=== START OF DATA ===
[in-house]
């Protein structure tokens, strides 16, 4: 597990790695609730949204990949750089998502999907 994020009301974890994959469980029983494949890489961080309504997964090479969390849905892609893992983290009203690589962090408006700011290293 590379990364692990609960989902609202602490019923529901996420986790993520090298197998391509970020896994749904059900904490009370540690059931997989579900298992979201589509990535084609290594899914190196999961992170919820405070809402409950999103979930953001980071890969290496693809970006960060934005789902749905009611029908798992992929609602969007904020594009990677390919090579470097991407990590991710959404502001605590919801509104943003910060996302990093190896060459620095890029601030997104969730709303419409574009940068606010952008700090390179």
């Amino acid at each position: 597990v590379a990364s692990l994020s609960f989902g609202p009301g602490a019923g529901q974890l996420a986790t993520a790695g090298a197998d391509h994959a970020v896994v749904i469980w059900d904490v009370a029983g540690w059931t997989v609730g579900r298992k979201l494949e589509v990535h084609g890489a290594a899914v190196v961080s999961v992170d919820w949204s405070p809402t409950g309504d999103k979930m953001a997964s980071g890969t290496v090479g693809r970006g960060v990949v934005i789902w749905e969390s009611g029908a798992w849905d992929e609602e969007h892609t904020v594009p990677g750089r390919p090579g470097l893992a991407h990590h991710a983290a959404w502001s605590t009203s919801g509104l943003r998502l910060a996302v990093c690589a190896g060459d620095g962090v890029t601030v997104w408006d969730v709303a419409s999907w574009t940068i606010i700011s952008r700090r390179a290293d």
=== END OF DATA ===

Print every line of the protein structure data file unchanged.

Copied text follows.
[in-house]
């Protein structure tokens, strides 16, 4: 597990790695609730949204990949750089998502999907 994020009301974890994959469980029983494949890489961080309504997964090479969390849905892609893992983290009203690589962090408006700011290293 590379990364692990609960989902609202602490019923529901996420986790993520090298197998391509970020896994749904059900904490009370540690059931997989579900298992979201589509990535084609290594899914190196999961992170919820405070809402409950999103979930953001980071890969290496693809970006960060934005789902749905009611029908798992992929609602969007904020594009990677390919090579470097991407990590991710959404502001605590919801509104943003910060996302990093190896060459620095890029601030997104969730709303419409574009940068606010952008700090390179």
């Amino acid at each position: 597990v590379a990364s692990l994020s609960f989902g609202p009301g602490a019923g529901q974890l996420a986790t993520a790695g090298a197998d391509h994959a970020v896994v749904i469980w059900d904490v009370a029983g540690w059931t997989v609730g579900r298992k979201l494949e589509v990535h084609g890489a290594a899914v190196v961080s999961v992170d919820w949204s405070p809402t409950g309504d999103k979930m953001a997964s980071g890969t290496v090479g693809r970006g960060v990949v934005i789902w749905e969390s009611g029908a798992w849905d992929e609602e969007h892609t904020v594009p990677g750089r390919p090579g470097l893992a991407h990590h991710a983290a959404w502001s605590t009203s919801g509104l943003r998502l910060a996302v990093c690589a190896g060459d620095g962090v890029t601030v997104w408006d969730v709303a419409s999907w574009t940068i606010i700011s952008r700090r390179a290293d």